In the movie “Searching for Bobby Fischer”, Bruce (the chess coach), mentions how Fischer regards chess to be art.

“Bobby Fischer got underneath it, like no one before him and found at its centre, art”.

There are many things in chess that makes it art. There are many types of games that are beautiful to witness and certainly many different beautiful moves that have been played out. For example, in the following position, it first appears that white is completely lost, yet, a move as crazy as that (shown in green arrow), secures a win.

I will briefly outline how this move wins for the white pieces. After the rook moves to that destined square, if the pawn captures the rook, the white pawn moves on square forward to secure a win (with checkmate) and if the black bishop moves, the rook simply captures the black pawn with a win (Checkmate).

The move was very unexpected, yet is so powerful, which makes the game of chess so beautiful. There have been many chess games that have caught great attention to chess critics to spend hours on end providing a concise yet thorough analysis of a well-played game.

Some of the most famous game ever played have been given the following titles:

- The “Immortal” Game (Between Adolf Anderssen and Lionel Kieseritzky)

- The “Evergreen“ Game (Between Adolf Anderssen and Jean Dufresne)

- Bobby Fischer’s Game of the Century (Bobby Fischer and Donald Byrne)

Conclusion:

I have spent most of this round arguing why it is not a good idea to coach a student to become a chess player while touching on why it is more beneficial to coach them to appreciate the game. I will spend most of R3 elaborating on why you should teach them to appreciate the game.

References:

  1. 1. http://www.chessquotes.com...
  2. 2. http://www.chessquotes.com...
  3. 3. http://www.chessquotes.com...
  4. 4. http://www.chess.com...
  5. 5. ;(Video is shown on top)
  6. 6. http://www.chess.com...
  7. 7. http://www.chess.com...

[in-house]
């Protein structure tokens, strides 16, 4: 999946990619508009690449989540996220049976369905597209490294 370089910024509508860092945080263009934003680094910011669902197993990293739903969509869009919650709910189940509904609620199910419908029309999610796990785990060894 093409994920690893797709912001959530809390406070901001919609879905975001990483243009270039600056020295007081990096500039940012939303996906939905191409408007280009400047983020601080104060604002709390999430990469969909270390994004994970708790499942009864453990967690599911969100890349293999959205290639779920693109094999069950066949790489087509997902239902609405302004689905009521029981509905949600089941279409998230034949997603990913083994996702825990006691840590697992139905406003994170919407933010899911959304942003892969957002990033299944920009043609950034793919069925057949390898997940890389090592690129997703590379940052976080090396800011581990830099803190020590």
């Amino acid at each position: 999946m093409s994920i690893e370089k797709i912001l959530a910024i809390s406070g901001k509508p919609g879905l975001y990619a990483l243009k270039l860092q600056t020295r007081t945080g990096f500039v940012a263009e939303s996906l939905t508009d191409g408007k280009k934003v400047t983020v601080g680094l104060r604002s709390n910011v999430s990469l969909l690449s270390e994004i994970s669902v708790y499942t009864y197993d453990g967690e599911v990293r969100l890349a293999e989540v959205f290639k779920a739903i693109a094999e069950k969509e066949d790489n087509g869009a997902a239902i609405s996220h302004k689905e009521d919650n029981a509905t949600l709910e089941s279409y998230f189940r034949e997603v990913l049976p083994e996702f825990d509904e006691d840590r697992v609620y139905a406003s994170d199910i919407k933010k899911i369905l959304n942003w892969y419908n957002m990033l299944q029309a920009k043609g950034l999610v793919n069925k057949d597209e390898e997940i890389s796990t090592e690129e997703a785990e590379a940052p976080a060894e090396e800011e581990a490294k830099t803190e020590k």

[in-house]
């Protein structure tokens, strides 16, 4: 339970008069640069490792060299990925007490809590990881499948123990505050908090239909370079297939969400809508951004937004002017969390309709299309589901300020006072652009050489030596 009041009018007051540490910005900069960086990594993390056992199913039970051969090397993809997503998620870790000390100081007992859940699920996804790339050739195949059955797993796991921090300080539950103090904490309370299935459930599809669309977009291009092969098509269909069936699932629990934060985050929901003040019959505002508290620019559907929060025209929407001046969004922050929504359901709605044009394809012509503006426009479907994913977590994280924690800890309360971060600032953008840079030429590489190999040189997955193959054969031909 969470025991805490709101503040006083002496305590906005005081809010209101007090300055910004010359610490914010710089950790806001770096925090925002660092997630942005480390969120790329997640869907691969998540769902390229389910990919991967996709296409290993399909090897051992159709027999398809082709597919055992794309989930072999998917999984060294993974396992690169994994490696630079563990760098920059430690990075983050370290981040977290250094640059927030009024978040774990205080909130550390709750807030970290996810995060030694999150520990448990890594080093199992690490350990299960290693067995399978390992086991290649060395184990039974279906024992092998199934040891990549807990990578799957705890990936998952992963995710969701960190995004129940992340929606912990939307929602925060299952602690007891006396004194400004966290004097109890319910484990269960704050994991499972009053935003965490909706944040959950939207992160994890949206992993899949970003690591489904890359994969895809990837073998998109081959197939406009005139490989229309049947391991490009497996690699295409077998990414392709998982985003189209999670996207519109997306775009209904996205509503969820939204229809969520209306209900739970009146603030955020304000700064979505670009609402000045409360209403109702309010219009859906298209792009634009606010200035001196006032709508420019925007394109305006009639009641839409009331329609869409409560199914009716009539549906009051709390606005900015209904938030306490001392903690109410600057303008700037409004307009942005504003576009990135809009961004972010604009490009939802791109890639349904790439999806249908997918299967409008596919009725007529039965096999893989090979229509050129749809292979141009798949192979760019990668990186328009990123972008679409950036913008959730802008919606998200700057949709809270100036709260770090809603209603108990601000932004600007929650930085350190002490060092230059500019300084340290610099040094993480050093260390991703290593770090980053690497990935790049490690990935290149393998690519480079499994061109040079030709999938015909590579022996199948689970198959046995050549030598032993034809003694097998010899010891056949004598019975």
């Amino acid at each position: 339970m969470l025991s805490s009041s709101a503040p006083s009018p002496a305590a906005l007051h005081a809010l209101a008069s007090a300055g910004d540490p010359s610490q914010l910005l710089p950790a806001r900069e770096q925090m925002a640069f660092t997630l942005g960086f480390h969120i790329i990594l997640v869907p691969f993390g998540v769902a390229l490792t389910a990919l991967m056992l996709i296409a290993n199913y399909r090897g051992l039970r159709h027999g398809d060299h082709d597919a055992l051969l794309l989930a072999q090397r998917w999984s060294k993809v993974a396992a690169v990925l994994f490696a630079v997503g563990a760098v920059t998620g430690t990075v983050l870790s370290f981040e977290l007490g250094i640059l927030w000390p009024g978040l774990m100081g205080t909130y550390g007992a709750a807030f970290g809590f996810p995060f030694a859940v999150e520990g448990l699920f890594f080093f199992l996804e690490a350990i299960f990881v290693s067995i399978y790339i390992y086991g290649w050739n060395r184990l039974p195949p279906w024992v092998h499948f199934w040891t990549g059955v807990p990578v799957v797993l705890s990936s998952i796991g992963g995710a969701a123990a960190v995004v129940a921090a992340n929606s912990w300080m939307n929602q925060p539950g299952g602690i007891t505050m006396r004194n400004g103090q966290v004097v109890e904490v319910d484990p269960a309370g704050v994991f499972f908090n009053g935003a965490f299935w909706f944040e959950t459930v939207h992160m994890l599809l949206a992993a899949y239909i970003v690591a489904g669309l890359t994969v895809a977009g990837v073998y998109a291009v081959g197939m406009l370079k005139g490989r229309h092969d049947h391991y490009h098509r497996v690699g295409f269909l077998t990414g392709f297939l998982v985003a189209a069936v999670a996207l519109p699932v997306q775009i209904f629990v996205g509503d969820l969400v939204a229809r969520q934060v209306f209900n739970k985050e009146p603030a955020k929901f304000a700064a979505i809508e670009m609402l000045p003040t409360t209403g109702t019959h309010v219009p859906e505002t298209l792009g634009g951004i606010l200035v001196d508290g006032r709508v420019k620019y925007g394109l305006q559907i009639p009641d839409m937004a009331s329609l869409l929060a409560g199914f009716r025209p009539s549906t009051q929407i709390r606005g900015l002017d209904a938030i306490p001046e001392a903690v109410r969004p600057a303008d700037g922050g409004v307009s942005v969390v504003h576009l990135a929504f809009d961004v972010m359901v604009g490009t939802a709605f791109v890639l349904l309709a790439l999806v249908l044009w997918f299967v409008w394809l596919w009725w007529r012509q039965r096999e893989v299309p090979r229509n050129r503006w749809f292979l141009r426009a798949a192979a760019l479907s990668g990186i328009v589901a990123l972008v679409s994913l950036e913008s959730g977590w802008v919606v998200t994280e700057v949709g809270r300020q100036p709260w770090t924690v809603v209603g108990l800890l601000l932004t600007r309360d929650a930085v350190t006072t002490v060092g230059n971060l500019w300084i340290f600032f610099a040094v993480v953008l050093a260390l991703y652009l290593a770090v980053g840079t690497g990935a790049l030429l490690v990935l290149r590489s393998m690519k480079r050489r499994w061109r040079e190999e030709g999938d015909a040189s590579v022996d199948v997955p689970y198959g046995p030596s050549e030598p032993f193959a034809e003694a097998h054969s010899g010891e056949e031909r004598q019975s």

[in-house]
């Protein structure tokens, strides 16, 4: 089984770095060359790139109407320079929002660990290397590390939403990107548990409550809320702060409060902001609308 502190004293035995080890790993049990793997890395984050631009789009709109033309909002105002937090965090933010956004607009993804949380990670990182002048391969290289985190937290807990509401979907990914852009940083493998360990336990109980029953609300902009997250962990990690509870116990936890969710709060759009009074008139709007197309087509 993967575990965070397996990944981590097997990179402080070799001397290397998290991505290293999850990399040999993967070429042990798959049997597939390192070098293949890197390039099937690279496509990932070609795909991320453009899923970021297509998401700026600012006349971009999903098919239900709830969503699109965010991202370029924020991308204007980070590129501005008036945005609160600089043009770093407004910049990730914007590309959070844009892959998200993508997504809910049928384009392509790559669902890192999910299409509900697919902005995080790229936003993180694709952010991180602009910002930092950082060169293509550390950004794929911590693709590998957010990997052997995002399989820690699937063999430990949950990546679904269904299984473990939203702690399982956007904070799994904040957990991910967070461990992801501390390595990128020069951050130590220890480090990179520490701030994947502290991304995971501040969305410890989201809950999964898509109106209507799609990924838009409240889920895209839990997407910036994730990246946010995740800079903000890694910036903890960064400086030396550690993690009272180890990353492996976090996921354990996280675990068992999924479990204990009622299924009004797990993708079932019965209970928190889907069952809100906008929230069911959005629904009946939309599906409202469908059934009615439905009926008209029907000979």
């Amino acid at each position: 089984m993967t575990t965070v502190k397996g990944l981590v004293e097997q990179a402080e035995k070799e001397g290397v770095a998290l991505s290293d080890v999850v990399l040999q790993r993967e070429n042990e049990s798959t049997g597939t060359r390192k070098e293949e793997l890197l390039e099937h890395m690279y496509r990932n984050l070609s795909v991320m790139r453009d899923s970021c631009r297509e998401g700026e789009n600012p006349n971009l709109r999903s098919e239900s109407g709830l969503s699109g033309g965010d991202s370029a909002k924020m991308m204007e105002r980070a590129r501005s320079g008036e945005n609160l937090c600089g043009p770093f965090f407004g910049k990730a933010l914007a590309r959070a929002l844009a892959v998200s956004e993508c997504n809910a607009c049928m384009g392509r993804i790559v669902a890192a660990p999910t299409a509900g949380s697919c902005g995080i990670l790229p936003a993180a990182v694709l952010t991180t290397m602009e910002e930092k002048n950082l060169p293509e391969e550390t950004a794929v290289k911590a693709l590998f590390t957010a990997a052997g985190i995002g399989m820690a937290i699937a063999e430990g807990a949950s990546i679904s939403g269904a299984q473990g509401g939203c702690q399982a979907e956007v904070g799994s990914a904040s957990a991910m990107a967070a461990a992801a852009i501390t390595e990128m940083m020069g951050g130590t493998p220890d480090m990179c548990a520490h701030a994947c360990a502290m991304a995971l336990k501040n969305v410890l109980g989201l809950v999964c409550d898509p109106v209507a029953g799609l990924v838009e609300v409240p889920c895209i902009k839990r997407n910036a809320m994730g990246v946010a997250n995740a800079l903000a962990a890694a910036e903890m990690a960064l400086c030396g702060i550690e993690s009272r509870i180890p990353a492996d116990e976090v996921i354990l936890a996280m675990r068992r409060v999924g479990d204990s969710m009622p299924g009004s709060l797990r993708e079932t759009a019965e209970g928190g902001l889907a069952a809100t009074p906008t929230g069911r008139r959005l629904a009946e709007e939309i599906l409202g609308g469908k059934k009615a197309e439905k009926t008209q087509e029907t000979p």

8. 8. http://blog.chess.com...

And, to you, RationalMadman…

RationalMadman

Con

Here's the brutal truth: if Michael Jordan hated basketball, he'd still be just as good. Want to know why? Michael Jordan isn't particularly gifted at basketball in particular, he is (even in his famous quotes) merely a man of hard work for success. He could have succeeded at anything had he worked just as hard and stayed focused.

A chess player needn't have an ounce of love for the game of chess and a chess coach has no duty whatsoever to instill this.

A quote that's relevant here is as follows:

"Better to be the best and hate the game than be the worst and love it" - Me

As for the example of the Kasparov 'wild move' you showed, a player trained vigorously to see any and all victory strategies in the blink of an eye would have been able to think that move through (I don't mean to show off but even I would have realised that move).

Think of it this way: No matter how much a student loves a subject the ones who get A*'s were always the ones who trained to be at their full efficiency for the exam, not the ones who spent their time fulfilling their love for examinations.
Debate Round No. 2
famer

Pro

It appears rather evident from CON's response that he hasn't even read my arguments properly. Nonetheless, I will begin by responding to his arguments.

"Here's the brutal truth: if Michael Jordan hated basketball, he'd still be just as good. Want to know why? Michael Jordan isn't particularly gifted at basketball in particular, he is (even in his famous quotes) merely a man of hard work for success. He could have succeeded at anything had he worked just as hard and stayed focused."